Turkish warplanes bombed military positions of Turkey's rebel Kurdistan Workers Party (PKK) in neighbouring Iraq Friday, a spokesman for the rebel organisation said.
"At around 11:00 pm (2000 GMT) tonight, Turkish warplanes started bombing our positions near the border, accompanied by heavy artillery shelling," PKK spokesman in Iraq Bakhtiar Dogan told AFP.
He said the strikes targeted mountain positions in the north of the Dohuk province, which is part of Iraq's northern autonomous region of Kurdistan.
The PKK, which is banned in Turkey and has long had a presence in Iraq, has several training camps in Dohuk, a province that also borders Kurdish areas of Syria.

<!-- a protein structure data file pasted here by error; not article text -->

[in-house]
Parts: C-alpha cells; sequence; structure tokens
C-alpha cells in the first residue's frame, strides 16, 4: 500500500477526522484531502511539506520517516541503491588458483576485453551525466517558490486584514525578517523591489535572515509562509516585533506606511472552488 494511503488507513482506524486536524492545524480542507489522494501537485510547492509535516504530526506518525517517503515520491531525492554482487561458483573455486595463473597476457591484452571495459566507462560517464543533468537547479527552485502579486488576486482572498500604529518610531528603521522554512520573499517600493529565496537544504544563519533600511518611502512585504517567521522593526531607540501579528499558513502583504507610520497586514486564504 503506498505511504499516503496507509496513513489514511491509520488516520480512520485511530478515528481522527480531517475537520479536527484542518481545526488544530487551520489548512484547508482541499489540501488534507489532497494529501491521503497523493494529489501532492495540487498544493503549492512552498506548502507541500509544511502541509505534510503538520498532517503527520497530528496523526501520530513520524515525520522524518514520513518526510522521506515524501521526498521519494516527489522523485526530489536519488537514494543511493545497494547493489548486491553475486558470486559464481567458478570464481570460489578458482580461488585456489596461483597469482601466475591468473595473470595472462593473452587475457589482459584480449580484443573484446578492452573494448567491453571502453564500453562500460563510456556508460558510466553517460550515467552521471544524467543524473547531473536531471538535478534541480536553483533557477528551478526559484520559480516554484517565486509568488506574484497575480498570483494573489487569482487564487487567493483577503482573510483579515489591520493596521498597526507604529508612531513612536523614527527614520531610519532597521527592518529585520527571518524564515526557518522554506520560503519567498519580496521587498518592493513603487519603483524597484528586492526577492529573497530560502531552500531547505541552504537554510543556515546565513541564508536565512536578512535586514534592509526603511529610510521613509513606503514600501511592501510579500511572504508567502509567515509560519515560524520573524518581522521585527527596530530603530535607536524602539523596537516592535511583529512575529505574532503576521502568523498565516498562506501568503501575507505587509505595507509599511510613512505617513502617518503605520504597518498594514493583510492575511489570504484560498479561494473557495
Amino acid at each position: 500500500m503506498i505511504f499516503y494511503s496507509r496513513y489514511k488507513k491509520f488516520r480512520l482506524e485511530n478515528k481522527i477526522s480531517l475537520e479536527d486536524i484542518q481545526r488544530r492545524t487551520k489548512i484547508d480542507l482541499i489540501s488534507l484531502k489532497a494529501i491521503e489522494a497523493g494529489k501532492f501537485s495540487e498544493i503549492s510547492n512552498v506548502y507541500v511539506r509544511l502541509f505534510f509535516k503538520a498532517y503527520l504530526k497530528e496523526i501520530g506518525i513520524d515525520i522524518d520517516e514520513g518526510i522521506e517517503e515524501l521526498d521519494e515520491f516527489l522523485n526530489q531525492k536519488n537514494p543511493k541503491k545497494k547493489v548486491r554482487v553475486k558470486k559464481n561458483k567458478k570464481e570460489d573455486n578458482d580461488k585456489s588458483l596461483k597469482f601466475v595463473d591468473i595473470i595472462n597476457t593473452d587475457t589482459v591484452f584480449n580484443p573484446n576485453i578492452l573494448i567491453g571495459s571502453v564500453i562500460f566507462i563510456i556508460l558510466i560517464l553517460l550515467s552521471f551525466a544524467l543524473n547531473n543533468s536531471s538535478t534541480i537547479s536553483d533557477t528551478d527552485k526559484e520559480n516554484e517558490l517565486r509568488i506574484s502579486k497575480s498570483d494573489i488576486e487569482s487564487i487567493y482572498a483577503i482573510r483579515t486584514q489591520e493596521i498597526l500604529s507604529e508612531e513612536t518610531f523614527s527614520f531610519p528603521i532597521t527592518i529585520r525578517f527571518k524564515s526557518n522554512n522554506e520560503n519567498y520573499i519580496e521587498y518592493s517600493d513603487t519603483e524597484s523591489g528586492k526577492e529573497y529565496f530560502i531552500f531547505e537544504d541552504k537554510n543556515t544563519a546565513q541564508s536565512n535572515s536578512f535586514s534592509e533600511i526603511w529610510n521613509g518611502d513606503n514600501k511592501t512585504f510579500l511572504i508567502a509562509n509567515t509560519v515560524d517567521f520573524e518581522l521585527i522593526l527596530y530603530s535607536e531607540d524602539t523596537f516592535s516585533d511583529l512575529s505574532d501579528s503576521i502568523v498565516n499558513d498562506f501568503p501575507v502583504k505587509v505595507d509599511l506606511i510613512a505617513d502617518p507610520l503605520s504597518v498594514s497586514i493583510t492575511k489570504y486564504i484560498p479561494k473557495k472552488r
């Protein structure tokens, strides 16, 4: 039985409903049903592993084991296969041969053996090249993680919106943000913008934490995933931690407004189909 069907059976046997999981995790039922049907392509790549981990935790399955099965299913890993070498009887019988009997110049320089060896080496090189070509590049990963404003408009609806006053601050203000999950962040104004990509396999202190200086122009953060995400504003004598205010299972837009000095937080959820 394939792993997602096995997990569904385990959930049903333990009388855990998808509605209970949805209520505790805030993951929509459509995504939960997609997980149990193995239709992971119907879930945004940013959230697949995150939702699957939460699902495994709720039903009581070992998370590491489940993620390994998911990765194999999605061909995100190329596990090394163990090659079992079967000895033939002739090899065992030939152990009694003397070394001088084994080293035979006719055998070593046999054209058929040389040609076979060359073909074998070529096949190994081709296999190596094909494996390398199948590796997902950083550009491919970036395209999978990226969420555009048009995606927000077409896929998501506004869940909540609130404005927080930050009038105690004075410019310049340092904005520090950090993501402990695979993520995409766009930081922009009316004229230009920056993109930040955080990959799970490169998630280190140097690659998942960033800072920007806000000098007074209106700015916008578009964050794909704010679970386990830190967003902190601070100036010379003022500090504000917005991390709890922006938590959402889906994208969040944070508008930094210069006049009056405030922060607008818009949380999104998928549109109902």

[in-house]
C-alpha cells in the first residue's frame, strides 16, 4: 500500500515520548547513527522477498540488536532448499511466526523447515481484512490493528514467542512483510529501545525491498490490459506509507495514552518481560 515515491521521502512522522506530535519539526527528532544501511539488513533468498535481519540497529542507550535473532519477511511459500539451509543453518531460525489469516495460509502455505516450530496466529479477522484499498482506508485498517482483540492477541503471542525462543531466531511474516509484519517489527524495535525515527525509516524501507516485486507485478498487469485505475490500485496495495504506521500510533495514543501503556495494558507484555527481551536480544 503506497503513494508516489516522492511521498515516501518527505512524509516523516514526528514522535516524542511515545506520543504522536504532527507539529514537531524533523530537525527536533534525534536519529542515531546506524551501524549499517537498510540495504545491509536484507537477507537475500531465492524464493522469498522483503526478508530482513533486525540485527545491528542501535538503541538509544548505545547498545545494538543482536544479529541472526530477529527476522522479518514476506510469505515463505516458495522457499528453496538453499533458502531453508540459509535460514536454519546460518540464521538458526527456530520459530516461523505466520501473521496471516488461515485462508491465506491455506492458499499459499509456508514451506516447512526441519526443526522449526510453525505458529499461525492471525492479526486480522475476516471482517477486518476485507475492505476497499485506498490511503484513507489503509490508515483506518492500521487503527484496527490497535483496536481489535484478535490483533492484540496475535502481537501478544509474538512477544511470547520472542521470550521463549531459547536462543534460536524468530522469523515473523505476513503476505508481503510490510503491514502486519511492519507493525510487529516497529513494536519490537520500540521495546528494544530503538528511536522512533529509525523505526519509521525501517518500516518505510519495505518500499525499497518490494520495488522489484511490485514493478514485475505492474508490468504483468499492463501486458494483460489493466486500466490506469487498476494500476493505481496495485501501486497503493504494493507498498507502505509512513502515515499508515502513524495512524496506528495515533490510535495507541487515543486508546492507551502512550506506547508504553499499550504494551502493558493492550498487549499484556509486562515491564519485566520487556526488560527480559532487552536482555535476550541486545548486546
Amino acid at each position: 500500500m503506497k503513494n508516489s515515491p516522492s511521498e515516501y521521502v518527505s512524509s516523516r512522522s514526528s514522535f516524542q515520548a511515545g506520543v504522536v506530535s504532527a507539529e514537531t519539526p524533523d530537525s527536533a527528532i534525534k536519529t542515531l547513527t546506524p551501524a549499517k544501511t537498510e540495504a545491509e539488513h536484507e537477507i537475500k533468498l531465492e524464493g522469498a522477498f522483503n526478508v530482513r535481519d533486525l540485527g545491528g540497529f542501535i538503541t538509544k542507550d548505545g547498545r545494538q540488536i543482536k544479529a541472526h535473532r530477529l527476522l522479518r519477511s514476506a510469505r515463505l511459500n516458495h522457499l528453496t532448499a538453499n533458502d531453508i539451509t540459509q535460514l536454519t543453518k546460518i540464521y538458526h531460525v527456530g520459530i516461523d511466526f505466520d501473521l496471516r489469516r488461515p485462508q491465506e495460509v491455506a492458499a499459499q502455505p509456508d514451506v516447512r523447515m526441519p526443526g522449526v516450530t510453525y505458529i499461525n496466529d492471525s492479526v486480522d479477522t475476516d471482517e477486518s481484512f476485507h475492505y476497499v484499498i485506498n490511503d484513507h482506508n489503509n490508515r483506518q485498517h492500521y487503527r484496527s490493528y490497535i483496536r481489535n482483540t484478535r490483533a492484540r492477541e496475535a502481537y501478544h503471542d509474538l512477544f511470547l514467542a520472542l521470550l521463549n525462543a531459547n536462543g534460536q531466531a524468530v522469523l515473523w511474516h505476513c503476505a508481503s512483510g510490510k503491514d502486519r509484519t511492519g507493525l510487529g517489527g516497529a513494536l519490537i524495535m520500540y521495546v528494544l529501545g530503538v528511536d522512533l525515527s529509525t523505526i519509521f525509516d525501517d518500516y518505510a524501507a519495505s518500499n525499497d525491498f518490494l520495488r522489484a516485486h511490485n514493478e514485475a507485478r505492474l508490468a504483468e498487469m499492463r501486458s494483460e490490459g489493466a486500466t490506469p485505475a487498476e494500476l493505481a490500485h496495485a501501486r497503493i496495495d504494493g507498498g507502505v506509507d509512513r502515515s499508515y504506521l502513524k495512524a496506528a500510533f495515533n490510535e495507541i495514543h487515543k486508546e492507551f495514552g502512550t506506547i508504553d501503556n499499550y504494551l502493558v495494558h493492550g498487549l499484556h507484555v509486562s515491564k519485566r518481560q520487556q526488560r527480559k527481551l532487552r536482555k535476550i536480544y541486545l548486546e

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Dogan also said that jets had flown over the Qandil mountains, an area north of the Iraqi Kurdish capital Arbil which the PKK's political leadership has been using as a safe haven, but had not conducted any strikes there.
If confirmed, the Turkish strikes against the PKK in Iraq would come on the same day as Turkey's first air strikes against the Islamic State group in Syria.
Turkish television channels late Friday reported that F-16 jets had taken off from their base in the southeastern city in Diyarbakir for what they had said would be a second wave of strikes against IS.
The military action by Ankara, which has been accused of colluding with the jihadist group that last year declared a "caliphate" straddling Iraq and Syria, was seen as a potential game changer in the war against IS.
But the Turkish government had also vowed to take action against the PKK separatist militants who have claimed attacks on the security forces in the last days.